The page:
Earlier this month, a slate of union leaders, refinery workers, local elected officials, and small business owners from Delaware, Pennsylvania, New Jersey, and Ohio called on the Environmental Protection Agency (EPA) to lower its proposed renewable volume obligations (RVOs) for 2023, 2024, and 2025, under the federal Renewable Fuel Standard (RFS).
During the agency’s two-day virtual public hearing, these voices underscored how the agency’s proposed blending levels, as they currently stand, are set at unachievable rates and fail to fix the program’s broken Renewable Identification Numbers (RINs) compliance system. As EPA heard from the numerous testimonies throughout the hearing, these unsustainable RIN prices are costing independent refiners hundreds of millions of dollars per year—more than all other operating costs combined. In fact, the RFS has essentially acted as a hidden gas tax on consumers, adding an extra 30 cents per gallon.
Throughout the hearing, several refinery employees spoke to the vitality of our nation’s independent refiners and the opportunities they provide for countless individuals and their families in the Philadelphia and Toledo regions.
Among them was Sharon Watkins of Monroe Energy, who highlighted the numerous opportunities that refineries have provided for hardworking men and women across Pennsylvania—including her daughter, who is now a fourth-generation refinery worker.
“Independent refineries nationwide are facing an existential threat caused by the RFS. What started as a well-intentioned program aimed at reducing our dependency on foreign oil by increasing our use of domestic renewable fuels has morphed into a program different than Congress intended.”
John Stott of PBF Energy’s Delaware City Refining Company spoke to the impact the Delaware City refinery had on meeting fuel demands during the Colonial Pipeline hack in 2021. Without this critical facility, Delaware, New Jersey, and Pennsylvania would have all experienced significant fuel shortages.
“There would be a full-blown fuel supply crisis right now if there were any fewer refineries on the East Coast,” warned Stott.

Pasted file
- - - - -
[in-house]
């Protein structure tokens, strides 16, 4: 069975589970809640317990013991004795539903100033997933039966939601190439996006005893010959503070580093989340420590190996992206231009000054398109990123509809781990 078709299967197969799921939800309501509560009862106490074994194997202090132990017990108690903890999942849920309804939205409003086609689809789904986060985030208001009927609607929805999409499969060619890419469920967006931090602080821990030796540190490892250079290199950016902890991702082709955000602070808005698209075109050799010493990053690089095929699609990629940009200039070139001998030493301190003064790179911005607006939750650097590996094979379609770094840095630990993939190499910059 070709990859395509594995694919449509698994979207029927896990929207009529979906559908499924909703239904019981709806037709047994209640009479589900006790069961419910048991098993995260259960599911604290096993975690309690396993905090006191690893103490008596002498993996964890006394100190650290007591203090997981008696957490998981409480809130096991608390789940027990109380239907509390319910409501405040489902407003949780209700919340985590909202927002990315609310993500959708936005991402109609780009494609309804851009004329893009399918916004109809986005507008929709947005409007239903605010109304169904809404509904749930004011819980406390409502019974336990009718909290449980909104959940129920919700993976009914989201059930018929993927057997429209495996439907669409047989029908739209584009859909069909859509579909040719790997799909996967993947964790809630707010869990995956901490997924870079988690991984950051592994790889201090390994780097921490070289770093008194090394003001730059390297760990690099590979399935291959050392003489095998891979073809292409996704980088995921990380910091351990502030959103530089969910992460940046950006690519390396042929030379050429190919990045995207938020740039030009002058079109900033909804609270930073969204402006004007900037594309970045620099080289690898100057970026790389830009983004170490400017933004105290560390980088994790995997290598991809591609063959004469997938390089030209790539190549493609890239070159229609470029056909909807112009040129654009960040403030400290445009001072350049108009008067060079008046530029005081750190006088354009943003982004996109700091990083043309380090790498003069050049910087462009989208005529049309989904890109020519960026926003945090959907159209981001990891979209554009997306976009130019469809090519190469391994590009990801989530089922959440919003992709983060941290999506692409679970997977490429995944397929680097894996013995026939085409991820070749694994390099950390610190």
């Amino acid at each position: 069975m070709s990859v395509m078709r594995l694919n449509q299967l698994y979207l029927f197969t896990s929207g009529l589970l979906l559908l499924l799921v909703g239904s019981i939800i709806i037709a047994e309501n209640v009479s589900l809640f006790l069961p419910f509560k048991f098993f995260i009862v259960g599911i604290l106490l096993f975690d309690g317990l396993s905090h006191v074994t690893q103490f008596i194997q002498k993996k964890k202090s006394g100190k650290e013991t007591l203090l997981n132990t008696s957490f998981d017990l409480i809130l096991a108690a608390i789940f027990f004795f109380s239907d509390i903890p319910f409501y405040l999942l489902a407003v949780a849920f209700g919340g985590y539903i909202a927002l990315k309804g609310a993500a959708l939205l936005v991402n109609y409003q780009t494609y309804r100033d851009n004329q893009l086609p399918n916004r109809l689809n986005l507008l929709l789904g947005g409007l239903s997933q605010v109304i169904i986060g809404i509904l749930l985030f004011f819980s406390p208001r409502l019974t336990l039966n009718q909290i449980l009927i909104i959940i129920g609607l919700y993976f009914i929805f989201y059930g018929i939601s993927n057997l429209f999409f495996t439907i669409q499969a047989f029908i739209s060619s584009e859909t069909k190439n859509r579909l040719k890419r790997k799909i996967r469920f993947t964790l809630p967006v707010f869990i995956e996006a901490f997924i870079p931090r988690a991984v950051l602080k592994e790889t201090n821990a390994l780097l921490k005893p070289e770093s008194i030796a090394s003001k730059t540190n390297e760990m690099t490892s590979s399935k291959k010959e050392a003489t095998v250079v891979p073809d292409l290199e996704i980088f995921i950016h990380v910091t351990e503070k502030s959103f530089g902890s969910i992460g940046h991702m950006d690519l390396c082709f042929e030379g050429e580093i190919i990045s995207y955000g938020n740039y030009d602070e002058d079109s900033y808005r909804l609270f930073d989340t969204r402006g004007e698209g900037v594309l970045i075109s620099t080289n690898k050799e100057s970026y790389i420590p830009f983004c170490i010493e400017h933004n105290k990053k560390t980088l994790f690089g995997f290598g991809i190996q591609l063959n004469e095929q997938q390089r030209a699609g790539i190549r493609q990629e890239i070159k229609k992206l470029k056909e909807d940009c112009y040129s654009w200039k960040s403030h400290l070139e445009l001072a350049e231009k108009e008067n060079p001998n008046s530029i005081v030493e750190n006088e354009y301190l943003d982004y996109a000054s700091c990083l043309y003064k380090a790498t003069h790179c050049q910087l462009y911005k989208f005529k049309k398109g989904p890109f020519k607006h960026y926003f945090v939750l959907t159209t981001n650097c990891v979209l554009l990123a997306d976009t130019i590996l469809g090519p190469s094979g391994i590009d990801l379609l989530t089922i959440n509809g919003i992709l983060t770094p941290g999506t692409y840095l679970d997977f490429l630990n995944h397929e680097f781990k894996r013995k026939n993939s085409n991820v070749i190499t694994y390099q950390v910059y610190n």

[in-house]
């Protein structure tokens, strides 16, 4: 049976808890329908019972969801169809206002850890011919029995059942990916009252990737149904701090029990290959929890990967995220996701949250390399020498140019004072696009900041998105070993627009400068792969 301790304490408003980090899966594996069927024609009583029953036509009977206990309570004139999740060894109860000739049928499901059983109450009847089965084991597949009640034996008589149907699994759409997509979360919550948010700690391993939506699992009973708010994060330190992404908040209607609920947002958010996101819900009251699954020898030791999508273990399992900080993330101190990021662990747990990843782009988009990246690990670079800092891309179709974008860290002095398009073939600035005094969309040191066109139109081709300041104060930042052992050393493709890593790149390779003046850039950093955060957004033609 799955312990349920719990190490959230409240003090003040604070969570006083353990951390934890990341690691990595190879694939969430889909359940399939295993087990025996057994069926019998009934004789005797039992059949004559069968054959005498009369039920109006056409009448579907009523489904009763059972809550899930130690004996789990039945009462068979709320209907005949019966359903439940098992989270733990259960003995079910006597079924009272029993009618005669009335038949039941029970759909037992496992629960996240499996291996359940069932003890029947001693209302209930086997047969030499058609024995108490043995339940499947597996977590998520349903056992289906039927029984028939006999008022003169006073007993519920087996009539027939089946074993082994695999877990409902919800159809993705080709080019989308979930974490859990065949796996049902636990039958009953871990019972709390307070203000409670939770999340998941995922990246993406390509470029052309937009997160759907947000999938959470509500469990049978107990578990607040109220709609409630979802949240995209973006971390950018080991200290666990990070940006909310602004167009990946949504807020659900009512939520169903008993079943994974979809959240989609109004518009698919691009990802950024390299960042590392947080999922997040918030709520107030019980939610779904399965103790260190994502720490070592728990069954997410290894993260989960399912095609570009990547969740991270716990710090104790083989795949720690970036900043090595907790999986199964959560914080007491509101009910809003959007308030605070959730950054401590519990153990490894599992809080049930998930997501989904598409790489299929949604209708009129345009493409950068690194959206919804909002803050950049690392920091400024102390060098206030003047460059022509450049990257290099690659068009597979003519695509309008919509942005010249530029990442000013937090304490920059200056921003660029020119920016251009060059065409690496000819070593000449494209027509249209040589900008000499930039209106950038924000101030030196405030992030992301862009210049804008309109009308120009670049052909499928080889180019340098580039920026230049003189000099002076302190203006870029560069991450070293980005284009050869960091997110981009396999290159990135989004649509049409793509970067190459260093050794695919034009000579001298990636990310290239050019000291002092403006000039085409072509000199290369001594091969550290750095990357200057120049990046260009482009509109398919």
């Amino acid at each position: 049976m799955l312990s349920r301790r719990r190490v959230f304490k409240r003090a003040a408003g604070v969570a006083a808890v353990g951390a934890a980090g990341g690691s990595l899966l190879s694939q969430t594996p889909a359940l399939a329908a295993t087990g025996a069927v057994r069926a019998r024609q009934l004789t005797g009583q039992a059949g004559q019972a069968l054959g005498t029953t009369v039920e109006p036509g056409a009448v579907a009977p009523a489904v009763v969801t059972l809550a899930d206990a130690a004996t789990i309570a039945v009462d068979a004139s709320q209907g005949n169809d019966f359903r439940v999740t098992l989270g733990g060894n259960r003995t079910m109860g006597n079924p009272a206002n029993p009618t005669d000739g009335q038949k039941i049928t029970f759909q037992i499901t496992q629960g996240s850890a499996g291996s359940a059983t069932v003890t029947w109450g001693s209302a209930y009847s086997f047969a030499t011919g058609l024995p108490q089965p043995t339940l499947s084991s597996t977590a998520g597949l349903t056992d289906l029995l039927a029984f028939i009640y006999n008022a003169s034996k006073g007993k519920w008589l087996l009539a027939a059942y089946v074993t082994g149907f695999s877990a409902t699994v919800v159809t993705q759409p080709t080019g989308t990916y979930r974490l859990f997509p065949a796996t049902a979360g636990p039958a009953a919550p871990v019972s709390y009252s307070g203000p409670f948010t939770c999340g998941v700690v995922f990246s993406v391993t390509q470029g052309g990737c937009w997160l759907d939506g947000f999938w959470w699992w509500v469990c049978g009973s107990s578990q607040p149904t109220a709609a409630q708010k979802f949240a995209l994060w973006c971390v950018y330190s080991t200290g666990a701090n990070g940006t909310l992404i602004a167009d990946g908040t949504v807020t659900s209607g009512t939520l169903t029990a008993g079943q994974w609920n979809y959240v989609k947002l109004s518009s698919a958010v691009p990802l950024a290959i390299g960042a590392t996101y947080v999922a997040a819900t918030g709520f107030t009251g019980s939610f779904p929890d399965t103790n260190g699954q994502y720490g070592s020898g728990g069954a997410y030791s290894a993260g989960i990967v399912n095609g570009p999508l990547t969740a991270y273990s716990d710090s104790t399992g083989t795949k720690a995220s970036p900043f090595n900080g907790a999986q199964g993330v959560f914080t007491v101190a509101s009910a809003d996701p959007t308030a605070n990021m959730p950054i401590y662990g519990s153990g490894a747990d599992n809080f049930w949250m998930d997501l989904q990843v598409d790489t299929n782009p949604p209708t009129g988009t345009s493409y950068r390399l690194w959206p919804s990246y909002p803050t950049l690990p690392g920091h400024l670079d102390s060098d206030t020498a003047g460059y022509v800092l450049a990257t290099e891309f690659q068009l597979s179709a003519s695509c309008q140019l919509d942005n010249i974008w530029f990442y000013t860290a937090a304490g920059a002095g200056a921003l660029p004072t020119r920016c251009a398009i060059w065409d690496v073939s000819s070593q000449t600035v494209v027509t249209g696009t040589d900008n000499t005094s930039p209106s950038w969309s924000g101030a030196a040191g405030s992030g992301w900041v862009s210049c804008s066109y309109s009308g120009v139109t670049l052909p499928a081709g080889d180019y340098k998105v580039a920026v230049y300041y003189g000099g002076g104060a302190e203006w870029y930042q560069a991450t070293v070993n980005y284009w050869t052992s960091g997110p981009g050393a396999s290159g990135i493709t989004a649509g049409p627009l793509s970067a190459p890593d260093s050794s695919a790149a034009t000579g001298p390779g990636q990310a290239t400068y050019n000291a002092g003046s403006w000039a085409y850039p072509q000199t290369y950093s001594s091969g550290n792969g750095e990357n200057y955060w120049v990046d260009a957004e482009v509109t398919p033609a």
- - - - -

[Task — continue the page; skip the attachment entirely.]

Labor leaders like Delaware Building Trades’ James Maravelias took a strong stance against EPA’s proposal, building off prior warnings that the East Coast might inevitably face diminished refining capacity due to the costs associated with the RFS.
“EPA needs to stop playing Russian Roulette with the nation’s fuel supply and union jobs. The Agency acknowledges its proposed ethanol mandate cannot even be met with ethanol but is still proposing a grossly unachievable requirement; and the highest one ever,” said Maravelias.
Other Delawareans explained how the sky-high cost of RINs is putting the long-term financial viability of these vital facilities at risk.
“It is widely documented that skyrocketing RIN costs have been a significant contributor to at least 30 percent of the more than one million barrels per day of refining capacity the nation has lost since 2019,” shared James Maravelias, President of the Delaware Building and Construction Trades Council. “This lost capacity is both the driving factor behind high pump prices, as well as the reason we are facing a potential heating oil supply crisis in the Northeast.”
Scott Hayes of the Toledo Refining Company, part of PBF Energy, emphasized the impact that even temporary refinery closures have had across the Midwest and urged EPA to lower the RVO.
“The Midwest is uniquely constrained as evidenced by recent gas spikes due to temporary shutdowns of refineries in Toledo and Indiana resulting in prices so high the state of Michigan declared a state of emergency in August and waived some fuel specifications in response.”
Charles Crane, a second-generation union member and president of United Steelworkers Local 4-898, reiterated the call for EPA to lower its RVO.
“EPA needs to lower the 15.25-billion-gallon proposed ethanol requirement for 2023 through 2025 to 13.5 billion gallons for each year…This will bring down RIN prices to a point that protects union jobs and domestic fuel supplies and bring stability back to our region.”
In his testimony, Brendan Williams of PBF Energy urged the agency to address our nation’s diminished refining capacity by lowering the conventional biofuel requirement. Williams specifically noted that even the agency has admitted the ethanol requirement cannot be met using ethanol:
“Recent history has shown high RIN costs contribute to decreased overall petroleum refining capacity, without generating sufficient renewable fuel volumes to replace lost petroleum fuel production,” testified Williams. “EPA can and should avoid such a situation from materializing by lowering the conventional biofuel requirement to reflect EIA consumption projections, while also advancing other RIN cost containment options.”